The University of Central Oklahoma alumna and former adjunct instructor at the university is the founder of Beer Yoga, a movement growing in popularity. The idea started to brew in February 2014. Larson began posting silly pictures of herself doing yoga poses with a beer in her hand on Instagram. Before she knew it, she reached 10,000 followers. Breweries then began sending her beer to pose with and her following grew to 20,000. She became a certified yoga instructor in July 2015 and Beer Yoga, LLC was born. Today she heads a thriving business with more than 30,000 Instagram followers.

The Beer Yoga experience begins with a yoga class that typically takes place in a brewery. After the class, participants have a beer and may tour the brewery.

“Beer Yoga is all about balance. Those who come to my yoga classes love that they can get a great workout in for their body and mind and afterwards they are rewarded with a tasty beverage. Even better that this takes place in a fun location that they typically have never visited in their city,” Larson said.

The classes are fun for beginner and experienced yogis alike. Larson said participants often say they are intimidated by yoga studios, so the more casual setting of a brewery puts them at ease and allows them to enjoy the class. The goal is to experience yoga in a relaxed, low pressure environment, meet people from all walks of life and discover new kinds of beer.

Larson showing off her skills via InstagramLarson is aware that some people may be a little wary of Beer Yoga but she offers these words of advice, “Just come to one class and see how they feel. Classes are geared towards all levels of physical fitness, and there is no pressure to do all the poses or drink beer. Also, beer is for after class and we will not be drinking or balancing bottles on our heads during class!”

Larson recently relocated to Denver, but says she will be back in Oklahoma to do a few classes this spring at either COOP Ale Works or The Root. If you take her class locally each participant pays $15 for an hour of yoga and one beer, but her out of state classes cost $20.

For more information, or to purchase tickets visit: www.eventbrite.com/o/brooke-larson-8363158161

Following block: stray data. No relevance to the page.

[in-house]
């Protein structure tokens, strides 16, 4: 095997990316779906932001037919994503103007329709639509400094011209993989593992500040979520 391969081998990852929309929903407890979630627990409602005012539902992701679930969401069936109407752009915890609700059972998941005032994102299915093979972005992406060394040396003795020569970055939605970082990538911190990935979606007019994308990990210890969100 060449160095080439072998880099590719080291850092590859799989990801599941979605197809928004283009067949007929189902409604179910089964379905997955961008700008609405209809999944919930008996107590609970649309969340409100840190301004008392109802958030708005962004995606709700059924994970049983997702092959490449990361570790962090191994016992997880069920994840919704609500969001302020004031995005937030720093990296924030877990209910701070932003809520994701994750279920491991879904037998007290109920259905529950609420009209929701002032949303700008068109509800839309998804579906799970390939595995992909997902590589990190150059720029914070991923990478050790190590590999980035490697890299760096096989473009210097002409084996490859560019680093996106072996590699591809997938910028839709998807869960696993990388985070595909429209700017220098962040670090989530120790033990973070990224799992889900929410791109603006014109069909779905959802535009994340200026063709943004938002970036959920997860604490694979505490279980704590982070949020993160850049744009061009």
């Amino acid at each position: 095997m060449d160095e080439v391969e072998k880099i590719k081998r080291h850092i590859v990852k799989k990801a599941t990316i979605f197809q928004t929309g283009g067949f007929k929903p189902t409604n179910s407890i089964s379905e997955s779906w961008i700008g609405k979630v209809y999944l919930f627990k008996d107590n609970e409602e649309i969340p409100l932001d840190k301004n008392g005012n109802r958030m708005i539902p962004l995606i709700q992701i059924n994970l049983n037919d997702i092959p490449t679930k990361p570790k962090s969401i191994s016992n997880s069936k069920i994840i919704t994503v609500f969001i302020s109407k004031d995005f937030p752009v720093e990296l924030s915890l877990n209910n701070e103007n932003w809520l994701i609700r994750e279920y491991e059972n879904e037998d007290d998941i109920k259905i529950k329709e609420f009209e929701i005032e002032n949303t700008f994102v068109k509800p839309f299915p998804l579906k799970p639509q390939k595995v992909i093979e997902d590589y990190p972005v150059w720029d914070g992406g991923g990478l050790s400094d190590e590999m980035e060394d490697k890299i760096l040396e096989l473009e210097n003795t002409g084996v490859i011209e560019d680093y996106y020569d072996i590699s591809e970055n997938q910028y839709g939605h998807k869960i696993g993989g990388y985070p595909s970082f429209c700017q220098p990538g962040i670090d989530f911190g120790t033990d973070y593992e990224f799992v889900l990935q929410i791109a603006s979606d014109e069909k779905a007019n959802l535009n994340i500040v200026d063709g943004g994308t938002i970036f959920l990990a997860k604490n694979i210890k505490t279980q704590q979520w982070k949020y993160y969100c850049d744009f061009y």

A Stellar Program: UCO STLR Crosses Borders

Central’s Student Transformative Learning Record (STLR) continues to make waves in the higher education community. Institutions across both state and national borders are adopting and adapting STLR on their own campuses.

UCO’s STLR acts as a second transcript for students, recording their growth and tangible transformative learning experiences across five of Central’s six tenets: Global and Cultural Competencies, Health and Wellness, Leadership, Research, Creative and Scholarly Activities, and Service Learning and Civic Engagement.

Across the nation, Western Carolina University, in North Carolina, has begun the planning and assessment phases of their adaptation of the STLR program, which they’ve titled DegreePlus. Additionally, a team of seven from Eastern Washington University, in Washington state, will travel to UCO at the end of this month to get a firsthand look at the inner workings of the STLR program.

Internationally, Collège La Cité, in Ottawa, Canada, launched the STLR program on their campus, during the Fall 2016 semester, becoming the first institution, outside of UCO, to do so. Massey University, in New Zealand, held a webinar meeting this month for a deep dive into STLR and will send one of their deans to UCO in February, in preparation to bring a version of STLR to their campuses.

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The success of STLR has been made possible by the hard work of the many faculty, staff, students and administrators that created, contributed and collaborated on the program. Because of their dedication, STLR’s goals and processes are now being valued and emulated by other organizations.

Stay connected to Inside Central for more inside looks at the STLR program and its impact on the national and international higher education communities, including  a preview into the creation of Massey University’s own set of STLR tenets.